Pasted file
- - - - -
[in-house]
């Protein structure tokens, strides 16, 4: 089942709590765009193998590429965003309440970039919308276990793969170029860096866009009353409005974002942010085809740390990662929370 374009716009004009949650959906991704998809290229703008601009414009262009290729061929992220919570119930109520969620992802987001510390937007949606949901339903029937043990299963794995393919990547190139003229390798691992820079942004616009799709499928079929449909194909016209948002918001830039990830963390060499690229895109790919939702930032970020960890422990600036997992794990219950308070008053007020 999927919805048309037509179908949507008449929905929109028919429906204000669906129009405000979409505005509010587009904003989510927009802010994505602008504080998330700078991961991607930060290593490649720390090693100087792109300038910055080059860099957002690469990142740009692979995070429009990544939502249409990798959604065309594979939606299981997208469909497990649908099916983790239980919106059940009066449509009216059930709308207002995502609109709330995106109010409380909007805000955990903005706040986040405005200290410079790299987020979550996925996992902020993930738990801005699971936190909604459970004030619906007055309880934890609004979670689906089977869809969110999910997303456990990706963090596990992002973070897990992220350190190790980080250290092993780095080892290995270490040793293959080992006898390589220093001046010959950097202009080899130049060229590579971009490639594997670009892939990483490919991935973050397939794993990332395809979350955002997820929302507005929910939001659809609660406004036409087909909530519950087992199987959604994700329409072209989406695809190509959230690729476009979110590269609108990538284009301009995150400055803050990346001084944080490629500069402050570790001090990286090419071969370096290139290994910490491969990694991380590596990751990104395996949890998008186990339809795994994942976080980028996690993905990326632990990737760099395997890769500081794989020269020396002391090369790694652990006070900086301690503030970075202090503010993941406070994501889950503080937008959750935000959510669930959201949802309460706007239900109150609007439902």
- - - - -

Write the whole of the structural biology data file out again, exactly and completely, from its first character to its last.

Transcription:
[in-house]
């Protein structure tokens, strides 16, 4: 089942709590765009193998590429965003309440970039919308276990793969170029860096866009009353409005974002942010085809740390990662929370 374009716009004009949650959906991704998809290229703008601009414009262009290729061929992220919570119930109520969620992802987001510390937007949606949901339903029937043990299963794995393919990547190139003229390798691992820079942004616009799709499928079929449909194909016209948002918001830039990830963390060499690229895109790919939702930032970020960890422990600036997992794990219950308070008053007020 999927919805048309037509179908949507008449929905929109028919429906204000669906129009405000979409505005509010587009904003989510927009802010994505602008504080998330700078991961991607930060290593490649720390090693100087792109300038910055080059860099957002690469990142740009692979995070429009990544939502249409990798959604065309594979939606299981997208469909497990649908099916983790239980919106059940009066449509009216059930709308207002995502609109709330995106109010409380909007805000955990903005706040986040405005200290410079790299987020979550996925996992902020993930738990801005699971936190909604459970004030619906007055309880934890609004979670689906089977869809969110999910997303456990990706963090596990992002973070897990992220350190190790980080250290092993780095080892290995270490040793293959080992006898390589220093001046010959950097202009080899130049060229590579971009490639594997670009892939990483490919991935973050397939794993990332395809979350955002997820929302507005929910939001659809609660406004036409087909909530519950087992199987959604994700329409072209989406695809190509959230690729476009979110590269609108990538284009301009995150400055803050990346001084944080490629500069402050570790001090990286090419071969370096290139290994910490491969990694991380590596990751990104395996949890998008186990339809795994994942976080980028996690993905990326632990990737760099395997890769500081794989020269020396002391090369790694652990006070900086301690503030970075202090503010993941406070994501889950503080937008959750935000959510669930959201949802309460706007239900109150609007439902």